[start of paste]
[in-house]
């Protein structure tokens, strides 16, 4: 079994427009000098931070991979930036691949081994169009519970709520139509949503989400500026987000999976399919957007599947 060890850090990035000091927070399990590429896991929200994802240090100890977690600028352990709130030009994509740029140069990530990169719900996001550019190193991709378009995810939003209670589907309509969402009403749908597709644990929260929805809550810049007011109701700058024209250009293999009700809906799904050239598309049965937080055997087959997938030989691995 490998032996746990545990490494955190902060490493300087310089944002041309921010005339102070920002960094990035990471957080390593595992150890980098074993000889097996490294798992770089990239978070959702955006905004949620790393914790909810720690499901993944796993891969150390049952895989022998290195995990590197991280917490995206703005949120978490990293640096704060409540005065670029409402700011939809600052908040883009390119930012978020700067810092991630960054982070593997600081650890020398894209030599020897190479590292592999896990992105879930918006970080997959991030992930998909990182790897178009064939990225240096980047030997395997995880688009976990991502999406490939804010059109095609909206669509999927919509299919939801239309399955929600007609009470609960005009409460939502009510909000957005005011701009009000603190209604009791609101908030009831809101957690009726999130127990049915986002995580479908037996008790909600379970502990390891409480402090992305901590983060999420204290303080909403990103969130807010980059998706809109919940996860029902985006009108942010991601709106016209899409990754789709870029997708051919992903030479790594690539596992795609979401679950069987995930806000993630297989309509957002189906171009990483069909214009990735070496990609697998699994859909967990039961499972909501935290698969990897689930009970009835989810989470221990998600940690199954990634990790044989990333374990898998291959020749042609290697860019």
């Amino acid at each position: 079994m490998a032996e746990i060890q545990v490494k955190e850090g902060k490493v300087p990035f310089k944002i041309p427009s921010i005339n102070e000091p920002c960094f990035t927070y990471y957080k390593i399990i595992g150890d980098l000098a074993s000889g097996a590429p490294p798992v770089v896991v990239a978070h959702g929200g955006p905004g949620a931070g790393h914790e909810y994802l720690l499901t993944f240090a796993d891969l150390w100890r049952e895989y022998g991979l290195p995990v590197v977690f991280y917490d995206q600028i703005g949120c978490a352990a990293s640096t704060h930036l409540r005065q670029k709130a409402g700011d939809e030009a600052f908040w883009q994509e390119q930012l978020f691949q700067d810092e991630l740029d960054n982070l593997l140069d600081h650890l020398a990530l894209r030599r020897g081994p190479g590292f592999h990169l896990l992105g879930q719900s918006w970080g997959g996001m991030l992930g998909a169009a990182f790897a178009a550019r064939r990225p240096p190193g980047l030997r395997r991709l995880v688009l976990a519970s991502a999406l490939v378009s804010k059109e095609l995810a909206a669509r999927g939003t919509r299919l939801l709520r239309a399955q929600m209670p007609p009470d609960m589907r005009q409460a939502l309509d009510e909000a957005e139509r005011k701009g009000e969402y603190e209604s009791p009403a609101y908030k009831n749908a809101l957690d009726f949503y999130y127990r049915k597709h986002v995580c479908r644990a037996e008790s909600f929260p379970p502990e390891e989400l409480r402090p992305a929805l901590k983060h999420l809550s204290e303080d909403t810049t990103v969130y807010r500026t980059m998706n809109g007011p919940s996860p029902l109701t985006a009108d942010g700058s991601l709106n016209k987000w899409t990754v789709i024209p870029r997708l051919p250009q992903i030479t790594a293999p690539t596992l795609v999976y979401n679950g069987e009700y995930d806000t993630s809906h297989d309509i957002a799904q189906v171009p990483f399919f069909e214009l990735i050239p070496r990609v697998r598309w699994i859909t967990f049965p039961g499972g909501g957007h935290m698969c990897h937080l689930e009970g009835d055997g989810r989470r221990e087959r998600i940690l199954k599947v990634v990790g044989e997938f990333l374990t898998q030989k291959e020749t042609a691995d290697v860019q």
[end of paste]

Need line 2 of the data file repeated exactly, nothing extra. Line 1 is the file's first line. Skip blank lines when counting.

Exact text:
């Protein structure tokens, strides 16, 4: 079994427009000098931070991979930036691949081994169009519970709520139509949503989400500026987000999976399919957007599947 060890850090990035000091927070399990590429896991929200994802240090100890977690600028352990709130030009994509740029140069990530990169719900996001550019190193991709378009995810939003209670589907309509969402009403749908597709644990929260929805809550810049007011109701700058024209250009293999009700809906799904050239598309049965937080055997087959997938030989691995 490998032996746990545990490494955190902060490493300087310089944002041309921010005339102070920002960094990035990471957080390593595992150890980098074993000889097996490294798992770089990239978070959702955006905004949620790393914790909810720690499901993944796993891969150390049952895989022998290195995990590197991280917490995206703005949120978490990293640096704060409540005065670029409402700011939809600052908040883009390119930012978020700067810092991630960054982070593997600081650890020398894209030599020897190479590292592999896990992105879930918006970080997959991030992930998909990182790897178009064939990225240096980047030997395997995880688009976990991502999406490939804010059109095609909206669509999927919509299919939801239309399955929600007609009470609960005009409460939502009510909000957005005011701009009000603190209604009791609101908030009831809101957690009726999130127990049915986002995580479908037996008790909600379970502990390891409480402090992305901590983060999420204290303080909403990103969130807010980059998706809109919940996860029902985006009108942010991601709106016209899409990754789709870029997708051919992903030479790594690539596992795609979401679950069987995930806000993630297989309509957002189906171009990483069909214009990735070496990609697998699994859909967990039961499972909501935290698969990897689930009970009835989810989470221990998600940690199954990634990790044989990333374990898998291959020749042609290697860019």